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DEFA
DEFA was founded in the spring of 1946 in the Soviet zone of occupation in Germany; it was the first film production company in post-war Germany. While the other Allies, in their zones of occupation, viewed a rapid revival of a German film industry with suspicion, the Soviets valued the medium as a primary means of re-educating the German populace as it emerged from twelve years of Nazi rule.
 
Headquartered in Berlin, the company was formally authorized by the Soviet Military Administration to produce films on May 13, 1946, although Wolfgang Staudte had already begun work on DEFA’s first film, Die Mörder sind unter uns (The Murderers Are Among Us) nine days earlier. The original board of directors consisted of Alfred Lindemann, Karl Hans Bergmann, and Herbert Volkmann, with Hans Klering as administrative Secretary. Klering, a former graphic designer, also designed DEFA’s logo.[1] On August 13, 1946, the company was officially registered as a joint-stock company. By the end of the year, in addition to the Staudte film, it had completed two other feature films using the former Tobis studio facilities in Berlin and the Althoff Studios in Babelsberg. Subsequently, its principal studio was the Babelsberg Studio built by Ufa in the 1920s.
 
On July 14, 1947, the company officially moved its headquarters to the Bablesberg Studio, and on 13 November 1947, the company’s “stock” was taken over by the Socialist Unity Party or SED, which had originally capitalized DEFA, and pro-Soviet German individuals. Soviets Ilya Trauberg and Aleksandr Wolkenstein joined Lindemann, Bergmann and Volkmann on the board of directors, and a committee was established under the auspices of the Socialist Unity Party to review projects and screen rushes.
 
In July, 1948, Lindemann was dismissed from the board of directors because of alleged “financial irregularities” and replaced briefly by Walter Janka. In October, 1948, the SED was instrumental in replacing Janka, Volkmann and Bergmann as corporate directors with official party members Wilhelm Meissner, Alexander Lösche and Grete Keilson. In December, the death of Trauberg and the resignation of Wolkenstein resulted in two more Soviets in their stead, Aleksandr Andriyevsky and Leonid Antonov.
 
In 1948, the division of Germany into zones controlled by the Soviet Union and by the Western Allies came into effect. The SED eventually became openly Communist, with a strong Stalinist orientation. On May 23, 1949, the Allies’ Germany officially became the Federal Republic of Germany (commonly known as West Germany), and on October 7, 1949, the Soviet zone officially became the German Democratic Republic (East Germany). All DEFA interests were incorporated into the new nation as its “people’s” film monopoly according to the strictures of Stalinist Communism and socialist realism, and effectively an arm of the government. On June 23, 1950, Sepp Schwab, a hardline Communist, was appointed director-general of DEFA.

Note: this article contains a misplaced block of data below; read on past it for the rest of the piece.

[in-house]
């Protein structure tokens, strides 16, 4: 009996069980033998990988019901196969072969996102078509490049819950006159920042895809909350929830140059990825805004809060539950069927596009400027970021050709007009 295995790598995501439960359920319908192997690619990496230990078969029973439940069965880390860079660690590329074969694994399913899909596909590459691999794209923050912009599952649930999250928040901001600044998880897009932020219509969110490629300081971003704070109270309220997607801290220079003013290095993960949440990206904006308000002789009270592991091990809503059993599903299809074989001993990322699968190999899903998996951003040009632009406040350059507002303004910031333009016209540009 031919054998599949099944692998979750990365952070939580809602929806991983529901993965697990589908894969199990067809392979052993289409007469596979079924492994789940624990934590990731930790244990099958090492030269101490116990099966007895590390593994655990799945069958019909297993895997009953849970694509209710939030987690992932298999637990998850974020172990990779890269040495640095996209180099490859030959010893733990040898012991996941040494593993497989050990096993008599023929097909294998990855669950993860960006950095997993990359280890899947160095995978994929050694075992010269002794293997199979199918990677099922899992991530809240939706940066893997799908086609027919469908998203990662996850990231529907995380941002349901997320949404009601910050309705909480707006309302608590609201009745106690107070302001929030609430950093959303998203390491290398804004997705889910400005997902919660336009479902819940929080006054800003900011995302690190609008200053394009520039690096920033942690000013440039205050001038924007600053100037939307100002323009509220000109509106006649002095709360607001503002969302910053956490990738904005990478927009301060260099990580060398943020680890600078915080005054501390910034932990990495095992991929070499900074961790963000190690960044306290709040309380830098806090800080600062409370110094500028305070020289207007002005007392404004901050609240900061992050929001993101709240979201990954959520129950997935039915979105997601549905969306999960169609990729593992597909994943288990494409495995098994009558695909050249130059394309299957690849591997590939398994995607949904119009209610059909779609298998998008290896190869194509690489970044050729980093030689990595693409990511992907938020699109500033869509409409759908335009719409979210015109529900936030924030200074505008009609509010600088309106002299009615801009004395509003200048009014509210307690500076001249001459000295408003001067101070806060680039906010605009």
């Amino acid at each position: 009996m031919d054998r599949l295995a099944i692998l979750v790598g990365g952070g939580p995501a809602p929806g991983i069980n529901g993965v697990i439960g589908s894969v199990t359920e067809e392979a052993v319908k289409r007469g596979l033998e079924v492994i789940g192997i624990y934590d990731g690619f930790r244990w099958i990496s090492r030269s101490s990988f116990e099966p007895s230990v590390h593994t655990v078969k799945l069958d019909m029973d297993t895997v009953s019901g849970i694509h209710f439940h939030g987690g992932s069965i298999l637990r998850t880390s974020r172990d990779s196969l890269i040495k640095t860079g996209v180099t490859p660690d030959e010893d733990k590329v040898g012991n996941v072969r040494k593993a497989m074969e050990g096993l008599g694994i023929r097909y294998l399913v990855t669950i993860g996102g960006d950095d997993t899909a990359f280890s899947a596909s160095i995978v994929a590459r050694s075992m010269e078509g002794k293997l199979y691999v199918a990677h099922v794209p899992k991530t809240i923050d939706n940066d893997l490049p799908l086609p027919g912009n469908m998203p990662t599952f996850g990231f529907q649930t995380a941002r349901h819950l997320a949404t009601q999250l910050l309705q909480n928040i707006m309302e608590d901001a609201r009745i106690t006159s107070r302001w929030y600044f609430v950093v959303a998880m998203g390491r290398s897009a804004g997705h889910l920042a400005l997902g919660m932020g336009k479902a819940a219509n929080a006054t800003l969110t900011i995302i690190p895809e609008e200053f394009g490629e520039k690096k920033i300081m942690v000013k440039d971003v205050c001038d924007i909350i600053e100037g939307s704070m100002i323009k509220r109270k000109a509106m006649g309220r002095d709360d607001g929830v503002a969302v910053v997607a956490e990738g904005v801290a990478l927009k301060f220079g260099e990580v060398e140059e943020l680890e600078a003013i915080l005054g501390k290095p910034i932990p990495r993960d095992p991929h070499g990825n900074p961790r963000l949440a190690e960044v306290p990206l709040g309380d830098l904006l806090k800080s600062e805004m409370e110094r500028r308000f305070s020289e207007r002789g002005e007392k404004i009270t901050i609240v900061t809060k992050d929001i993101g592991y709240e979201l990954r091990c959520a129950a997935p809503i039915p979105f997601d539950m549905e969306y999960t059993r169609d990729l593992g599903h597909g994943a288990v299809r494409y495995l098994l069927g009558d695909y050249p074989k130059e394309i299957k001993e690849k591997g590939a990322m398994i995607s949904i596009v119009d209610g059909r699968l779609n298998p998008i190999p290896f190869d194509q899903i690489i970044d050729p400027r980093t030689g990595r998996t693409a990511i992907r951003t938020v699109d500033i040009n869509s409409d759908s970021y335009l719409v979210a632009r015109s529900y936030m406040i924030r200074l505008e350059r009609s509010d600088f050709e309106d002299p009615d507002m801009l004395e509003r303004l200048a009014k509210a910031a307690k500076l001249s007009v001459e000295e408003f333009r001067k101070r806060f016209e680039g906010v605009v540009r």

As Soviet-Communist-Stalinist influences took hold at DEFA, the definition of desirable and acceptable themes for films became narrower. A June, 1947, film writer’s conference held in Potsdam produced general agreement that the “new” German cinema would disavow both subjects and stylistic elements reminiscent of those seen on German screens during, and prior to, the Nazi era. By 1949, expectations for scripts were codified around a small number of topics, such as “[re-]distribution of land” or “the two-year plan”. As in the Soviet Union, the excessive control placed by the state on authors of screenplays, as against other literary works, discouraged many competent writers from contributing to East German film. Screenwriters could find their efforts rejected for ideological reasons at any stage in script development, if not from the outset. As a result, between 1948 and 1953, when Stalin died, the entire film output for East Germany, excluding newsreels and non-theatrical educational films, amounted to fewer than 50 titles.
 
In the 1960s, DEFA produced the popular Red Western The Sons of the Great Mother Bear, directed by Josef Mach and starring Gojko Mitić as the Sioux Tokei-itho. This spawned a number of sequels and was notable for inverting Western-cliches by portraying the native Americans as the “good guys”, and the American army as the “baddies”.
 
In 1992, after German reunification, DEFA was officially dissolved and its combined studios sold to a French conglomerate, Compagnie Générale des Eaux, later Vivendi Universal. In 2004, a private consortium acquired the studios. The films produced at the DEFA studios after World War II included approximately 950 feature films, 820 animated films, more than 5,800 documentaries and newsreels, and 4,000 foreign language movies dubbed into German, which were acquired by the privatized version of the former East German film distribution monopoly, Progress Film-Verleih GmbH.
 
DEFA films are now enjoying a revival in Germany and the United States: in October 2005 the Museum of Modern Art in New York City hosted a two-week DEFA festival, and several titles are now commercially available on DVD from US distributor First Run Features (see link below).
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